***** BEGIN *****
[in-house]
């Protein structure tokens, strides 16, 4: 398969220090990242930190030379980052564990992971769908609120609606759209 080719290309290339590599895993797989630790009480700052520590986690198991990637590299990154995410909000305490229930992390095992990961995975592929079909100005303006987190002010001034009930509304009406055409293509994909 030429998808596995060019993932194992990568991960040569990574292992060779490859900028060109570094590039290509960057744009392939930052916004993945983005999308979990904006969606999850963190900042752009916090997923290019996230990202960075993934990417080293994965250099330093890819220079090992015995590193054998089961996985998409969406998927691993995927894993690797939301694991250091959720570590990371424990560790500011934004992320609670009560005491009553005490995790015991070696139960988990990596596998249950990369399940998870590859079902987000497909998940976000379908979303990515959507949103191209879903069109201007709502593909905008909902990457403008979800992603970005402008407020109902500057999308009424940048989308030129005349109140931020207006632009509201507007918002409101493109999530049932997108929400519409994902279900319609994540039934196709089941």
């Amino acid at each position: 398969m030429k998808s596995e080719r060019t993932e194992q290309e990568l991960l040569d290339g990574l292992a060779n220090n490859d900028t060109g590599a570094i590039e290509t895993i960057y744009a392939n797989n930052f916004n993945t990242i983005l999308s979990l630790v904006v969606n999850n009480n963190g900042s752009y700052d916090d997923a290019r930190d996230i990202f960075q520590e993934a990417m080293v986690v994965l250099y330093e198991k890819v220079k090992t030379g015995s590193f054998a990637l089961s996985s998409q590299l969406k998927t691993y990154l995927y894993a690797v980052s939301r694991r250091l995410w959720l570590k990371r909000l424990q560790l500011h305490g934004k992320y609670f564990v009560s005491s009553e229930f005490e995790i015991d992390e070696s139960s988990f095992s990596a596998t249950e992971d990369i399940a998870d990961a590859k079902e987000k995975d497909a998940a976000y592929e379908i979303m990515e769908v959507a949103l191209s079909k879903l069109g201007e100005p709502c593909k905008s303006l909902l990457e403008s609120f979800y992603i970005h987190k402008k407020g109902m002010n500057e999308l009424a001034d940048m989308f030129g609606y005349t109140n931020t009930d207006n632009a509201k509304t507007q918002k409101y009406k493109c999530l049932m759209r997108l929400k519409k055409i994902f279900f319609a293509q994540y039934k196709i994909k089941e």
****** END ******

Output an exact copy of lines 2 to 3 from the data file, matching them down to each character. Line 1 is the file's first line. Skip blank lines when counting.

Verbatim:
């Protein structure tokens, strides 16, 4: 398969220090990242930190030379980052564990992971769908609120609606759209 080719290309290339590599895993797989630790009480700052520590986690198991990637590299990154995410909000305490229930992390095992990961995975592929079909100005303006987190002010001034009930509304009406055409293509994909 030429998808596995060019993932194992990568991960040569990574292992060779490859900028060109570094590039290509960057744009392939930052916004993945983005999308979990904006969606999850963190900042752009916090997923290019996230990202960075993934990417080293994965250099330093890819220079090992015995590193054998089961996985998409969406998927691993995927894993690797939301694991250091959720570590990371424990560790500011934004992320609670009560005491009553005490995790015991070696139960988990990596596998249950990369399940998870590859079902987000497909998940976000379908979303990515959507949103191209879903069109201007709502593909905008909902990457403008979800992603970005402008407020109902500057999308009424940048989308030129005349109140931020207006632009509201507007918002409101493109999530049932997108929400519409994902279900319609994540039934196709089941």
């Amino acid at each position: 398969m030429k998808s596995e080719r060019t993932e194992q290309e990568l991960l040569d290339g990574l292992a060779n220090n490859d900028t060109g590599a570094i590039e290509t895993i960057y744009a392939n797989n930052f916004n993945t990242i983005l999308s979990l630790v904006v969606n999850n009480n963190g900042s752009y700052d916090d997923a290019r930190d996230i990202f960075q520590e993934a990417m080293v986690v994965l250099y330093e198991k890819v220079k090992t030379g015995s590193f054998a990637l089961s996985s998409q590299l969406k998927t691993y990154l995927y894993a690797v980052s939301r694991r250091l995410w959720l570590k990371r909000l424990q560790l500011h305490g934004k992320y609670f564990v009560s005491s009553e229930f005490e995790i015991d992390e070696s139960s988990f095992s990596a596998t249950e992971d990369i399940a998870d990961a590859k079902e987000k995975d497909a998940a976000y592929e379908i979303m990515e769908v959507a949103l191209s079909k879903l069109g201007e100005p709502c593909k905008s303006l909902l990457e403008s609120f979800y992603i970005h987190k402008k407020g109902m002010n500057e999308l009424a001034d940048m989308f030129g609606y005349t109140n931020t009930d207006n632009a509201k509304t507007q918002k409101y009406k493109c999530l049932m759209r997108l929400k519409k055409i994902f279900f319609a293509q994540y039934k196709i994909k089941e």